One common rationale for hobbyists who choose not to install a bottom drain is their understandable fear about cutting holes in their pond liner.   Well, fear not because today there are several quality retrofit bottom drains available on the market which should help to alleviate these concerns.  So if you don’t feel comfortable cutting holes in your pond liner then please be sure to add a retrofit pond bottom drain.  We promise you will never come to regret making this decision.   

Common Pond Design Flaw #2: Gravel and Rocks Covering Pond Floor

The water in Aquascape design ponds is extremely unsafe for Koi and other pond fish, not to mention unsafe for humans and your other pets.  Why do we say this?  Because using gravel and rocks to cover your pond liner creates a prime breeding ground for all kinds of pond nasties.  Muck, fish waste, and deadly fish pathogens all thrive within the rocks and gravel.  This reality ultimately results in poor water quality, sick koi, and if left unchecked for long – dead koi.
A proper koi pond should not contain any rocks or gravel, period.  You can still line the edges of the pond surface with rocks to help create a natural appearance; however, no rocks or gravel should be placed within the water itself.  The pond floor should be totally smooth and slightly sloped towards the bottom drain, which should be located at the deepest point of the pond.   
While an Aquascape design pond may look good to the untrained eye in the beginning, after the first year or so the water within these glorified water gardens commonly becomes extremely green as water quality continues to deteriorate.  Due to this fatal design flaw, the maintenance workload for the pond owner often becomes more than they bargained for.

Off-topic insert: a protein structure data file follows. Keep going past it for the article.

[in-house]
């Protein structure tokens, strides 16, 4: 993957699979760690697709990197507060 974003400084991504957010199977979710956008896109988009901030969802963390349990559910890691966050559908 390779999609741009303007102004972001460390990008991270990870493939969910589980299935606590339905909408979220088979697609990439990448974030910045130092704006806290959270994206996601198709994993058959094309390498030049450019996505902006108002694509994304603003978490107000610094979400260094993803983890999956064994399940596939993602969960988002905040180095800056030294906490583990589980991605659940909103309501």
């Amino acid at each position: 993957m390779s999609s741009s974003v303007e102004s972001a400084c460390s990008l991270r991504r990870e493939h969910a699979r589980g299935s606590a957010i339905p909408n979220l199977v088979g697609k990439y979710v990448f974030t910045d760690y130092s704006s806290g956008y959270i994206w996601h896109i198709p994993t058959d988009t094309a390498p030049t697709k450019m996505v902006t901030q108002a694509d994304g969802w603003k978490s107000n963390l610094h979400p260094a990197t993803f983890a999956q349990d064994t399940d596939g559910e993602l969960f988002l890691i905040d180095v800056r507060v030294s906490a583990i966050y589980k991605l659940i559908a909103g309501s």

Because they are unable to effectively clean their ponds on their own due to all the muck hiding under the rocks and gravel, many of these unhappy pond owners resolve themselves to paying a monthly fee to a “certified” contractor to effectively clean their ponds for them.  Again, if their pond was not full of rocks and gravel and if it had a bottom drain then these expenses and dirty work could be avoided. 

Common Pond Design Flaw #3: Pond Too Shallow for Koi
A proper koi pond should have a minimum depth of 36” while deeper is always better.  Whenever possible, we highly recommend a minimum pond depth of at least 48”.  Another common flaw of most water gardens / Aquascape design ponds is they are extremely shallow.  A shallow pond experiences wide temperature fluctuations which can be dangerous for koi and other pond fish. 
Unlike other fish, koi growth is not limited by the size of their environment.  Most Aquascape design ponds are less than 24” deep.  Extremely hardy, it is not uncommon for koi fish to still grow to well over 24” in length while residing within these shallow puddles marketed as koi ponds.  Shallow ponds also contain less dissolved oxygen content, meaning aeration can be a major problem during summer.